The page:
Elsewhere Andy (Adam Horvath) is reunited with Gloria, an old flame from 11 year's previous and the memories of their bus shelter fumblings re-emerge and are re-ignited. What Andy, and the rest of the miners aren't aware of though, is that when Gloria (Seren Sandham-Davies) joins their band as a talented flugelhorn player, she has a secret that could bring her new found fame and romance short lived.

Danny dreams of winning competitions and playing at the Albert Hall but just when this seems to be in his sights, ill health gets the better of him, and with the pits closed and the men jobless, will Danny see his dream become a reality if the band splits? After all, what use is a colliery band when there's no colliery?

The story is as gritty as it gets for a Northern play. Set in Grimley, Yorkshire in 1992, there's a lot of passion and anger which overspills into personal situations. You'll find a lot of laughter, as you do in real life close knit communities, but you'll then find yourself welling up in sympathy of the heart-wrenching situations, as well as the passion of the music.

A brilliant cast which also includes Lisa Allen (Vera), Jo Mousley (Sandra), Darren Bancroft (Jim),Howard Chadwick (Harry) and Kate Wood (Rita) and an equally brilliant ensemble. The kids in the play are also little stars in the making, especially Joe Mothershaw who, in the production I saw on Monday night, played Shane was outstanding, showing a true maturity in the role of Phil's eldest son. Joe is one of three "Shane"s.

Directed by Sarah Brigham, this is a masterpiece in Northern drama. The accents are spot on, the acting totally believable, not afraid to use many choice words throughout to reflect the anger and bitterness. And the actors actually played the instruments. And what a gorgeous sound provided by The Derwent Brass Band. A totally British sound is the sound of a brass band, a sound that is evocative, a sound that can have you marching one minute and crying the next, and when they played "Danny Boy" when Danny was in hospital, well I defy you not to feel emotional.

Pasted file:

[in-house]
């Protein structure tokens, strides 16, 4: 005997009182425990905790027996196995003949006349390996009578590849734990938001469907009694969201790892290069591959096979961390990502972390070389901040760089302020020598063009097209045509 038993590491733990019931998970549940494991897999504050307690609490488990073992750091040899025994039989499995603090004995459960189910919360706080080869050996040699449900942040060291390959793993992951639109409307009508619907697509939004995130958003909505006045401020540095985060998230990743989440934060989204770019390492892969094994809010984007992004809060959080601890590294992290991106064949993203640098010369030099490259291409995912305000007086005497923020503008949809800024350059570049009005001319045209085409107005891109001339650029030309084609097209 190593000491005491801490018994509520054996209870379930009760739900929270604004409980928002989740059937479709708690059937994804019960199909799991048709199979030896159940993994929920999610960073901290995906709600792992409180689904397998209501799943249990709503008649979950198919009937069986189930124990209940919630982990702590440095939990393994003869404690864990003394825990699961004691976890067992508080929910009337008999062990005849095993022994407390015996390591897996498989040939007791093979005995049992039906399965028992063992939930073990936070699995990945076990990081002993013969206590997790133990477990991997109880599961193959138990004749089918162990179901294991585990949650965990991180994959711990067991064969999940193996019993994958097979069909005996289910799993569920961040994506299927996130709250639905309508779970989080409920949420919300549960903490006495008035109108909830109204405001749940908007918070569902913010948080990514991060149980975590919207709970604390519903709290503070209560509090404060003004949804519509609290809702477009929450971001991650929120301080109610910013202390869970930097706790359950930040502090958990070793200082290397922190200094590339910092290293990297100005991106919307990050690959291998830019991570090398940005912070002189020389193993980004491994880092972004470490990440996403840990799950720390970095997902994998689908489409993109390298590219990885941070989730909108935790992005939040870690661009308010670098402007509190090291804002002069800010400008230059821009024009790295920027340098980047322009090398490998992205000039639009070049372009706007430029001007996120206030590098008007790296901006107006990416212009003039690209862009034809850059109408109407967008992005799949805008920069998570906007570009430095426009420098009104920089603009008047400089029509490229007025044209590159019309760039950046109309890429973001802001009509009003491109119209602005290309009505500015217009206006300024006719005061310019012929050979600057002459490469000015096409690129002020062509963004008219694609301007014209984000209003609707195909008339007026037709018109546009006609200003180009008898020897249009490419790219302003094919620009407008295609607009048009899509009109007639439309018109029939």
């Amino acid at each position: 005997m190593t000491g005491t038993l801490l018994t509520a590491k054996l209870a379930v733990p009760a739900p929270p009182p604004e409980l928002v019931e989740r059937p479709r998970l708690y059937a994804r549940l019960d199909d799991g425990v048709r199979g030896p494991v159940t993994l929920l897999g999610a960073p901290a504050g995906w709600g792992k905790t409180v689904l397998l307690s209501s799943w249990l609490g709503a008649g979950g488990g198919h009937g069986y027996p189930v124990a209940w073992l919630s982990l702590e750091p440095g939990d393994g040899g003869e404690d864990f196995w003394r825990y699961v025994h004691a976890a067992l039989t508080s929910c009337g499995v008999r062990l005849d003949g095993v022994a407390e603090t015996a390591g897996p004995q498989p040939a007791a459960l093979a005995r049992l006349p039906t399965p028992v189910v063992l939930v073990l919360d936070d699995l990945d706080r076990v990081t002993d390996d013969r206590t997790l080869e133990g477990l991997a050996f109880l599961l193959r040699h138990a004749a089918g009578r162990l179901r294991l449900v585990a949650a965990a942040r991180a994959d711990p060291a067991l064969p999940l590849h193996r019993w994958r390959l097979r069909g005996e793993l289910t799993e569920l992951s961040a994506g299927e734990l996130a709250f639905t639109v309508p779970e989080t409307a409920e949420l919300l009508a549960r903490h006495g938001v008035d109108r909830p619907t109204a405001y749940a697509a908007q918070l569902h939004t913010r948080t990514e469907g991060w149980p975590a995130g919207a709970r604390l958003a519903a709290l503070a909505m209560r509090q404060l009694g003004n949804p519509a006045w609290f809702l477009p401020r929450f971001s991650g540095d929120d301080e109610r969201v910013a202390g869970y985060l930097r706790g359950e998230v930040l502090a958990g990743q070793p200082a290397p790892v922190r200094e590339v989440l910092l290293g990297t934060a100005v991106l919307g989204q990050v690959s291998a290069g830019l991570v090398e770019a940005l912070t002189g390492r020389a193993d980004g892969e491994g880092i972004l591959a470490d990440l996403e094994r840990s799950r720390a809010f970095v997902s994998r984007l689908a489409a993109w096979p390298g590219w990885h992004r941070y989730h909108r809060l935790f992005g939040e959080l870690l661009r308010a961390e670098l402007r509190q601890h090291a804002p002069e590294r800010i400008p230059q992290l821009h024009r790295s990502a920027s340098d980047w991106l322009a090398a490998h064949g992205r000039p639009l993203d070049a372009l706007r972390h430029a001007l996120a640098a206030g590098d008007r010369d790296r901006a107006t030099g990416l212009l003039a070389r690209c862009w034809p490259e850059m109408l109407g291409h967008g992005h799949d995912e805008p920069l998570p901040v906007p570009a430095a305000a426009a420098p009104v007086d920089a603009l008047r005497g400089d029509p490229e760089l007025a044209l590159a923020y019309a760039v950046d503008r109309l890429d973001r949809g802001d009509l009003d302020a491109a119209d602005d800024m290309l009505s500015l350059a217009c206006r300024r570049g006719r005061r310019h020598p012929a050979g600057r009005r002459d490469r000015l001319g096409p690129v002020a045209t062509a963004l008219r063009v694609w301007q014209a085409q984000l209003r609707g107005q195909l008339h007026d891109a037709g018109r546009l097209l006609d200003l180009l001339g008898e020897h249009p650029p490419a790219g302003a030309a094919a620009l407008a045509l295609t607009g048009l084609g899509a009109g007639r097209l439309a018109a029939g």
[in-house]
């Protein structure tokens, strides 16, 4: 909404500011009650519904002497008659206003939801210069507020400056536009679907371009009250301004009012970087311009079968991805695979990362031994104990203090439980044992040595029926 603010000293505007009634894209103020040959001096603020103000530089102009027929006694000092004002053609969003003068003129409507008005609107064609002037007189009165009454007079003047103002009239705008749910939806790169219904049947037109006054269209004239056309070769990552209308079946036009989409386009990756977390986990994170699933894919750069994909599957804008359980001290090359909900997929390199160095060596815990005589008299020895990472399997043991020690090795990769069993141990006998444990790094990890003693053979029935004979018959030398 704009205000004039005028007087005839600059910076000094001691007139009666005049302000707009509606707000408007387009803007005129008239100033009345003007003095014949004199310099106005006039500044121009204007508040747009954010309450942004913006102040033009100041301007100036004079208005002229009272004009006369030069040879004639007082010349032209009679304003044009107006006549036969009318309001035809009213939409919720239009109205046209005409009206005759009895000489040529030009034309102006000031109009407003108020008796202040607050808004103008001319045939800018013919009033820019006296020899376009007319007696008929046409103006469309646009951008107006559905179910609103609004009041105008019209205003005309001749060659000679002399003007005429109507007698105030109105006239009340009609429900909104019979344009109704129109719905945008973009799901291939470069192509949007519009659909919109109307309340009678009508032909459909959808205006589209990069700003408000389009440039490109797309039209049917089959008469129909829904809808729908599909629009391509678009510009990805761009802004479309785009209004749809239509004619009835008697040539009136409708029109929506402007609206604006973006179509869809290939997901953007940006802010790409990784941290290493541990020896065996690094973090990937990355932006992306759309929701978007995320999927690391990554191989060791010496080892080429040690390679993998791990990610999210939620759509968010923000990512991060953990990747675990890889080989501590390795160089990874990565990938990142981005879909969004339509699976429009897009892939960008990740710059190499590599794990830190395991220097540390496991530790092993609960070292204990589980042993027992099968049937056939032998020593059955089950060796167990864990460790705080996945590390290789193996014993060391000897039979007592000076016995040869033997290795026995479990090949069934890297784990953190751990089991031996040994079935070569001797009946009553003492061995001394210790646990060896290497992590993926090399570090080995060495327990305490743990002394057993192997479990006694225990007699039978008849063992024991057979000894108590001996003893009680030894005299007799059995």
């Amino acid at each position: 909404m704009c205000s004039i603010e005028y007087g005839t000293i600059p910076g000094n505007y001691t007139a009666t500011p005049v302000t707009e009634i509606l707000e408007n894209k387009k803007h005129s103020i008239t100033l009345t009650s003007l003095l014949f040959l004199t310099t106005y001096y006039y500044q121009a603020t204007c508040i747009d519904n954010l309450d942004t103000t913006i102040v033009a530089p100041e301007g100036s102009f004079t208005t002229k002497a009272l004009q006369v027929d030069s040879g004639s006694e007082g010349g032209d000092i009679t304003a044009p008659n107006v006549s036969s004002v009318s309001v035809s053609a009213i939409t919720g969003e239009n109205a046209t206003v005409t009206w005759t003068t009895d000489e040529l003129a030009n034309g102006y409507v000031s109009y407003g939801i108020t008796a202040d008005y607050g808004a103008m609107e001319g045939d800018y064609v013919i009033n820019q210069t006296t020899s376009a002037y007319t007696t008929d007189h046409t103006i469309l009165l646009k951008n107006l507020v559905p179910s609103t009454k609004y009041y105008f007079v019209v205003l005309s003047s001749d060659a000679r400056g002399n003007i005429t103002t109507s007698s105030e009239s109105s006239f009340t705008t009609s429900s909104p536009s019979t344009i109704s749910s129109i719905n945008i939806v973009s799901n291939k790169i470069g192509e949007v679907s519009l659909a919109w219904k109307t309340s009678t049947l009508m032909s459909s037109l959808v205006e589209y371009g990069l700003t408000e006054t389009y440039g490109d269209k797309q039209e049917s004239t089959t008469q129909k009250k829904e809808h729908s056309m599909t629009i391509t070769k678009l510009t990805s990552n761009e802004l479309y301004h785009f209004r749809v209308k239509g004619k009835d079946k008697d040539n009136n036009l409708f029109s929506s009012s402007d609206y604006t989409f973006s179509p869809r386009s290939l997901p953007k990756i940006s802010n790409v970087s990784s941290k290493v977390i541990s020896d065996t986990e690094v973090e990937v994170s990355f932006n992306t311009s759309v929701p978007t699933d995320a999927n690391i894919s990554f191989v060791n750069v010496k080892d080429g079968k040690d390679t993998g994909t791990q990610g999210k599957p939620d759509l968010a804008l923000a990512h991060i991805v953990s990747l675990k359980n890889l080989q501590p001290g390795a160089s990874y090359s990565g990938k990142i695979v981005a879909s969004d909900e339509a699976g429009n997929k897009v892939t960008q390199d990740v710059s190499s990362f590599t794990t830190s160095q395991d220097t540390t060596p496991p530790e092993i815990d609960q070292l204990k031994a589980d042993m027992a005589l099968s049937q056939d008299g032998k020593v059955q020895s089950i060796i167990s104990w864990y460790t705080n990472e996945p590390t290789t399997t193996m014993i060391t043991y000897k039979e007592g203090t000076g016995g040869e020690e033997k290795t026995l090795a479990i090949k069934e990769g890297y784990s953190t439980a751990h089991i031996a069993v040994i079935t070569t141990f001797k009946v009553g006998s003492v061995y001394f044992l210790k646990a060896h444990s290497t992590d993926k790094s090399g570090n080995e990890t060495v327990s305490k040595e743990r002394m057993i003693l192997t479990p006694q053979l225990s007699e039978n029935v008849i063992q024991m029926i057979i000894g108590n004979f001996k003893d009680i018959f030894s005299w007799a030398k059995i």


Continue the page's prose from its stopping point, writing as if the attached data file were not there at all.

A packed auditorium were on their feet at the end of the night and rightly so because this is an amazing piece of theatre provided by an excellent cast and musicians.

"Brassed Off" is at Derby Theatre until Saturday 10 October 2015, and I can't rate this show highly enough for drama, passion and humility.

Saturday, 19 September 2015

"An Evening Of Comedy and Song" by A Company of Friends
Duchess Theatre, Long Eaton.

As the old Bette Midler song goes "Oh you gotta have friends...." and Saturday night in Long Eaton at The Duchess Theatre there were many friends joined in one aim, to raise money for the Bone Cancer Research Trust and the Haematology Department of the Nottingham City Hospital, by raising smiles. And they certainly succeeded in doing that.